Gibbs’ shot is his biggest strength, as it has always been. He can knock down jumpers from just about anywhere on the court, usually hitting nothing but net. This was on display during his a junior season at the University of Pittsburgh, when he attempted 6.7 three-pointers per game yet still shot a remarkable 49 percent from beyond the arc (while averaging 16.8 points). It had also earned him a gold medal, which he won in 2009 when he represented Team USA during the FIBA U19 World Championship in New Zealand alongside players like Klay Thompson and Gordon Hayward.

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Grading Each of the Knicks’ Free Agent Signings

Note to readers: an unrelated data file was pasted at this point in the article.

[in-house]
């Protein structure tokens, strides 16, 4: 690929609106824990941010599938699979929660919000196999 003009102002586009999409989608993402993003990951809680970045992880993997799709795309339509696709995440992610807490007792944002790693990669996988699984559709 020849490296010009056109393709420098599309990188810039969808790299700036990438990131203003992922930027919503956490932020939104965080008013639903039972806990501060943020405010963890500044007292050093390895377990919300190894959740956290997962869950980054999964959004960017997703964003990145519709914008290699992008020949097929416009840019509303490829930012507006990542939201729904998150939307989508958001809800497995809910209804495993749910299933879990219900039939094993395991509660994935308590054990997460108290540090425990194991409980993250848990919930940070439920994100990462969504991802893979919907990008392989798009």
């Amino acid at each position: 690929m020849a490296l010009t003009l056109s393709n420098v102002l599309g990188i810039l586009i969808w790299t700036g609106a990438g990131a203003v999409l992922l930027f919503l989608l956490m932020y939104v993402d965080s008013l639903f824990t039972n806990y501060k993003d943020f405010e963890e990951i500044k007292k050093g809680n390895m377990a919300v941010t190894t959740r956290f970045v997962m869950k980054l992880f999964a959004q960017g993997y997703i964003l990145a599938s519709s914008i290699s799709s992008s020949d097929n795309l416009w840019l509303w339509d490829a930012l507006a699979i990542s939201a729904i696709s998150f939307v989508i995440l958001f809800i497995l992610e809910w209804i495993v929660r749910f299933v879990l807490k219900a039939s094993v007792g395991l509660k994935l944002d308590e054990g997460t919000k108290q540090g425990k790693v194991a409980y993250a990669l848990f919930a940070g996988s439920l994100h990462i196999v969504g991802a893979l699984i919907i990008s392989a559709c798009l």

By Tommy Beer

Looking to leave a nightmarish 2014-15 season in the rearview mirror, New York Knicks president Phil Jackson and general manager Steve Mills have re-tooled their roster.

Although New York didn’t land a superstar this summer, they were able to re-stock their shelves by evenly spreading out the $28 million in cap space they had to spend.

Below, Tommy Beer grades each of the free agent signings the Knicks made this offseason.

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Under the Radar: Eastern Conference Teams

By Joel Brigham

Every year, we come into the season with reasonable expectations of which teams will be really, really good, and which teams will be fighting over Ben Simmons next summer. And every year there are a small handful of teams who completely shock us and show their worth as over-achieving playoff teams (if not title contenders), despite poor reviews heading into the season.